This year has seen more momentum for CEQA reform than in many previous years. California’s economy has placed a spotlight on the burdens that environmental regulations and litigation, particularly CEQA litigation, impose on business activities. This update summarizes the most viable current CEQA reform bills pending in the Legislature and a potentially more effective reform proposal that has not yet been introduced.
CEQA’s burdens on business activities come in two main types. The first is simply the regulatory cost and delay caused by compulsory study of a long list of environmental topic areas (air quality, biology, etc.), even in situations where the project causes no adverse effects, and in situations where many of those topic areas already have been studied and regulated. The second type is CEQA litigation. It is relatively cheap to pursue a CEQA litigation challenge to project approvals, and it is also relatively easy to win a CEQA challenge, because of the very low evidentiary standard in CEQA cases. When a Negative Declaration is used for CEQA compliance, as is most often the case, project opponents will win if they can show that there is merely a “fair argument” that CEQA compliance findings are not supported by substantial evidence. In all other types of administrative writ litigation, petitioners face the substantially more difficult task of showing that there is in fact no substantial evidence supporting the Lead Agency’s approval findings.
Between the two types of CEQA burdens, abuse of litigation is the least difficult to justify, and the easiest to fix. The two main CEQA reform bills in the Legislature, however, address mainly the burden of excessive environmental analysis, by exempting certain topic areas from repetitive study.
SB 731 (Steinberg, D- Sacramento) is fairly modest. It would allow EIR’s and Negative Declarations to omit study of certain environmental topic areas (noise, traffic, aesthetics, etc.) if a project did not exceed specified statewide impact standards. On the positive side, SB 731 would allow shorter, cheaper CEQA compliance documents in many instances. On the negative side, it requires qualifying projects to comply with new regulations favoring renewable energy projects, infill development, transit, bicycle and similar “green” projects.
SB 787 (Berryhill, D- Modesto) reprises a more aggressive reform proposal, supported by the Silicon Valley Leadership Group*, among others. This approach would reduce both regulatory burdens and litigation burdens. It would omit the need for analysis of environmental impacts when they can be shown to comply with existing state and federal limits on pollution, emissions, wetland fill, etc., and it would prohibit CEQA litigation contesting Lead Agencies’ determinations that compliance with existing regulatory standards will adequately mitigate projects’ adverse environmental impacts.
A third pending CEQA reform bill merely tries to make CEQA litigation more efficient, by allowing Lead Agencies to prepare the administrative record simultaneously with a project’s CEQA compliance documents. SB 617 (Evans, D- Santa Rosa) would save time by making these processes coincide, but the additional early expense of preparing an administrative record would be justified only where a litigation challenge is certain. SB 617 also would require additional environmental analysis, by reversing a line of cases which exempted from CEQA study “impacts of the environment on the project,” that is, the effects of locating a project in a sensitive location, as opposed to “impacts of the project on the environment,” CEQA’s primary focus. See Ballona Wetlands Land Trust v. City of Los Angeles (2nd Dist. 2011) 201 Cal App 4th 455.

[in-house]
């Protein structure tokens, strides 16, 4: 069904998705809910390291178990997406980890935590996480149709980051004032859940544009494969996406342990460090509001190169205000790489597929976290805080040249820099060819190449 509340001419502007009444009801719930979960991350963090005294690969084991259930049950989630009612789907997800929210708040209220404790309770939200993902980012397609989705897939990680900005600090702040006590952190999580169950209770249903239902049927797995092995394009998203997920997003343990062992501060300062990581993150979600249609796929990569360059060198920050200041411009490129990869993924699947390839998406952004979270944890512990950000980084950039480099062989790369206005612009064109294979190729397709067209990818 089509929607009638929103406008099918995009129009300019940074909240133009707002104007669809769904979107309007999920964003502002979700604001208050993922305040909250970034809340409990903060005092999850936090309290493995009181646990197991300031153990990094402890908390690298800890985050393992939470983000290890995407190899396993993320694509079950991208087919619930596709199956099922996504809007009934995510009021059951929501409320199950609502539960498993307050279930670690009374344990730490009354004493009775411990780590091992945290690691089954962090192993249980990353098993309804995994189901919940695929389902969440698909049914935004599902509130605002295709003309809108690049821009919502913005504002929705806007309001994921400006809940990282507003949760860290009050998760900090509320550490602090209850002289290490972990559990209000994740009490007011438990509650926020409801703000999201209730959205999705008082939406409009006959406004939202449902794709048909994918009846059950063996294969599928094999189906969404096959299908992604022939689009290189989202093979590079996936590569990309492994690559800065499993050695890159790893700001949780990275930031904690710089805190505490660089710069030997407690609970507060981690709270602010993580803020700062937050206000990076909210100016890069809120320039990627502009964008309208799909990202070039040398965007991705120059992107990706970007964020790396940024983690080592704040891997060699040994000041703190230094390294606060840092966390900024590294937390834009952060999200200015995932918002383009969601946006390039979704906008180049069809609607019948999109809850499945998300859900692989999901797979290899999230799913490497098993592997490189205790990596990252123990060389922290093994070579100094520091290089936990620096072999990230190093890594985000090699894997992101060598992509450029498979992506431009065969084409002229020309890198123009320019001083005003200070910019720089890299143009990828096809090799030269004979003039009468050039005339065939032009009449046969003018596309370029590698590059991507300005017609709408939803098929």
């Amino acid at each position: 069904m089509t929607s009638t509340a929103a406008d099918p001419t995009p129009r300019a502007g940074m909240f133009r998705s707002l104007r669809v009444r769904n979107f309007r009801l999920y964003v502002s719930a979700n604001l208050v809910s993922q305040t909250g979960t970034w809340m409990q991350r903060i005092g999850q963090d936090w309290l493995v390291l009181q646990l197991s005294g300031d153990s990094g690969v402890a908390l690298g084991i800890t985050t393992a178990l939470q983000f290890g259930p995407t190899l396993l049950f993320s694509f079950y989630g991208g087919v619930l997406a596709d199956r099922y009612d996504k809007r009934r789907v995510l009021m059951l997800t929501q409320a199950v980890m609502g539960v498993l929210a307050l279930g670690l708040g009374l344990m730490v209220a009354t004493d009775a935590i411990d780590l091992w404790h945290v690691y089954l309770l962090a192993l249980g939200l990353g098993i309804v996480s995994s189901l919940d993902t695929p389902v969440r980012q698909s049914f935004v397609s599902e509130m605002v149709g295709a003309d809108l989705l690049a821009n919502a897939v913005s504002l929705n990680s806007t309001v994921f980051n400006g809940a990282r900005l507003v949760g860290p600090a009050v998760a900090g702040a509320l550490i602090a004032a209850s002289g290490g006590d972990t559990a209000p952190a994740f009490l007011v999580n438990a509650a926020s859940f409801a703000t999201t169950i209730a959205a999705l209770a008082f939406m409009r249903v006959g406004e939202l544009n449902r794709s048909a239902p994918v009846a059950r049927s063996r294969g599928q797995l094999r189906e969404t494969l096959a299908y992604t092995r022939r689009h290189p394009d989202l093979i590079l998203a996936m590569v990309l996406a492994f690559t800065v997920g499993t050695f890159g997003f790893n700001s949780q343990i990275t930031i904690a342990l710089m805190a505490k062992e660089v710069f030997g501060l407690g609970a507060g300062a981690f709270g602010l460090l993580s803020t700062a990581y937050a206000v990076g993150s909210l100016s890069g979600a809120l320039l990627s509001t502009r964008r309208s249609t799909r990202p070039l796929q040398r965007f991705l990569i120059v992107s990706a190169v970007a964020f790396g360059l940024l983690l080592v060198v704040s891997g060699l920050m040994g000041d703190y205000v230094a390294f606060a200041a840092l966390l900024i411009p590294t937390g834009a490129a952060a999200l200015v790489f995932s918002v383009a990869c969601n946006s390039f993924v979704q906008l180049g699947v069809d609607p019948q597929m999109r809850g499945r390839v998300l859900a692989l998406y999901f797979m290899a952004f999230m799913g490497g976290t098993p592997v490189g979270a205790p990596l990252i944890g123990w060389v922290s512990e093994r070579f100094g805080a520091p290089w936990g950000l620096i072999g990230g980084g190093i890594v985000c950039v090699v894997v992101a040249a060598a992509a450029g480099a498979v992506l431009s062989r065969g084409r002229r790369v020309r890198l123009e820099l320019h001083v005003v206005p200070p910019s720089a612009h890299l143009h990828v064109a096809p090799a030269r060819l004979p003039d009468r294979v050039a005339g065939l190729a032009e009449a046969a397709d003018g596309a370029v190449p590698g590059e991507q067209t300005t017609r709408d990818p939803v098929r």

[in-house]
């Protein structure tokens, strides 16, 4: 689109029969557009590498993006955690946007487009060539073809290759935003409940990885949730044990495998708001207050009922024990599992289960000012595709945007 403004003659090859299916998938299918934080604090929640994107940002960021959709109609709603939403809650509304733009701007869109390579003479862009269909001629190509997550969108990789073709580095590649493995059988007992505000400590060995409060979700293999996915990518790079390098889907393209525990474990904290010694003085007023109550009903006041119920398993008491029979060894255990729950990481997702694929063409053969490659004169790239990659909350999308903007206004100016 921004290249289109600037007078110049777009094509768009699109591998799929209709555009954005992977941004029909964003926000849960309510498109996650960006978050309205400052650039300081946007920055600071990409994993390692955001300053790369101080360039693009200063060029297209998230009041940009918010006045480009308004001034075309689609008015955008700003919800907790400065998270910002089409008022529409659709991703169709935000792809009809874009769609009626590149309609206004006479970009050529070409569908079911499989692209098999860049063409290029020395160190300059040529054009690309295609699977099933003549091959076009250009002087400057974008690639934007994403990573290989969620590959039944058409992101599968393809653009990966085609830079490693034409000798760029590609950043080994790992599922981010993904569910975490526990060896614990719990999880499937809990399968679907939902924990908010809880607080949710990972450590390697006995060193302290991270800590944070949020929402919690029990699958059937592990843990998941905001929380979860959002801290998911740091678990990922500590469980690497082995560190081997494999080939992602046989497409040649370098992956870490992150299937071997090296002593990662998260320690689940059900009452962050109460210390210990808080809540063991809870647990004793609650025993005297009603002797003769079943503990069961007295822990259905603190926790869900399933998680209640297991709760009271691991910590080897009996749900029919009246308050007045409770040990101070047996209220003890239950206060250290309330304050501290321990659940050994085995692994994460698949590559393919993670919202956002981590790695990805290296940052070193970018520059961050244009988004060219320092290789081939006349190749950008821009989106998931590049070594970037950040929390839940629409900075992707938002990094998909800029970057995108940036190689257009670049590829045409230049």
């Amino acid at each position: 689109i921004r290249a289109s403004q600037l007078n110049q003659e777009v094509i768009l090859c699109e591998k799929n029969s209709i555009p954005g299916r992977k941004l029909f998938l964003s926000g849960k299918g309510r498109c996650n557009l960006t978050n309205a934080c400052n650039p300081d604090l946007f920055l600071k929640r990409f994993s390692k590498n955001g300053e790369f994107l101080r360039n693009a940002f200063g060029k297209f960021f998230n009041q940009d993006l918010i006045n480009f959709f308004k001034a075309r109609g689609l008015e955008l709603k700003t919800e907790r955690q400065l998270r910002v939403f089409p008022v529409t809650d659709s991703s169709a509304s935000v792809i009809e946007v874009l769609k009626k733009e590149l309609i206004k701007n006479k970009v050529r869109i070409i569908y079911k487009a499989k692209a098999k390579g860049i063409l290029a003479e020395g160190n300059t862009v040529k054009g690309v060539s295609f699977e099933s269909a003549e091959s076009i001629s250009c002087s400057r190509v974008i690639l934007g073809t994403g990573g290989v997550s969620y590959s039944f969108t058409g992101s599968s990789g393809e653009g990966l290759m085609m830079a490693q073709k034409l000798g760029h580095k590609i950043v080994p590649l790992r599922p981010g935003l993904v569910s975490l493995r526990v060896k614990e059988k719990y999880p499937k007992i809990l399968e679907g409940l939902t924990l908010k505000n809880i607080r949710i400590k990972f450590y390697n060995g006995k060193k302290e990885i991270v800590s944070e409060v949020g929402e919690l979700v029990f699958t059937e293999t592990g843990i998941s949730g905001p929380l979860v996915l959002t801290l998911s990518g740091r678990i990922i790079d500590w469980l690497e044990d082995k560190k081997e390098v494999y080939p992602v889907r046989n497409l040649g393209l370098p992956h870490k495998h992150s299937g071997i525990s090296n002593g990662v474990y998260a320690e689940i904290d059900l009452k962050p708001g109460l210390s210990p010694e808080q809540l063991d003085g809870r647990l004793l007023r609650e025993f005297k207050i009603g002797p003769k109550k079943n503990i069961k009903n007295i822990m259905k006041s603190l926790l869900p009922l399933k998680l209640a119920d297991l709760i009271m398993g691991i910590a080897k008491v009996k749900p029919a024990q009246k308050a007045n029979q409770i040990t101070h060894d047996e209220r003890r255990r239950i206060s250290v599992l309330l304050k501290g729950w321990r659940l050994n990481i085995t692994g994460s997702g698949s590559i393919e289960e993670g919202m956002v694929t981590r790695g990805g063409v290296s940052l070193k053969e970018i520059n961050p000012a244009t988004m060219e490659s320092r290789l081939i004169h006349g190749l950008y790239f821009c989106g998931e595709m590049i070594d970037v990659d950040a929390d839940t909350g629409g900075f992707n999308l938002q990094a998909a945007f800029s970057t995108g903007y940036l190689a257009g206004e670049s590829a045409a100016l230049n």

Analysis of extensive environmental topic areas, while it can be burdensome, at least offers useful information to the public and local decision-makers. A CEQA reform measure that strikes narrowly at litigation abuse, though, would not reduce the environmental information base on which projects get evaluated; it would only place CEQA litigation on the same footing—the same evidentiary standard—as all other administrative writ litigation. Every threat of a CEQA challenge is a threat of a 1-2 year delay and at least a $250,000 litigation defense cost. Amendment of Public Resources Code Sec. 21082.2, for example, to overturn the line of appellate court cases that imposed the “fair argument” evidentiary standard, would eliminate the significant litigation advantage that CEQA project opponents now enjoy. The “fair argument” evidentiary standard was invented by the courts in the early days of CEQA, in order to encourage litigation as a means of policing CEQA compliance statewide. See Friends of “B” Street v. Hayward (1980) 106 Cal App 998. Those days are past, and restoring the litigation balance between CEQA opponents and defenders in a difficult economy could substantially reduce the instances of CEQA litigation abuse, without reducing the public information base on which CEQA decisions are made. Eliminating the “fair argument” evidentiary standard would be the most effective amendment to any of the foregoing bills, as they move through the legislative process.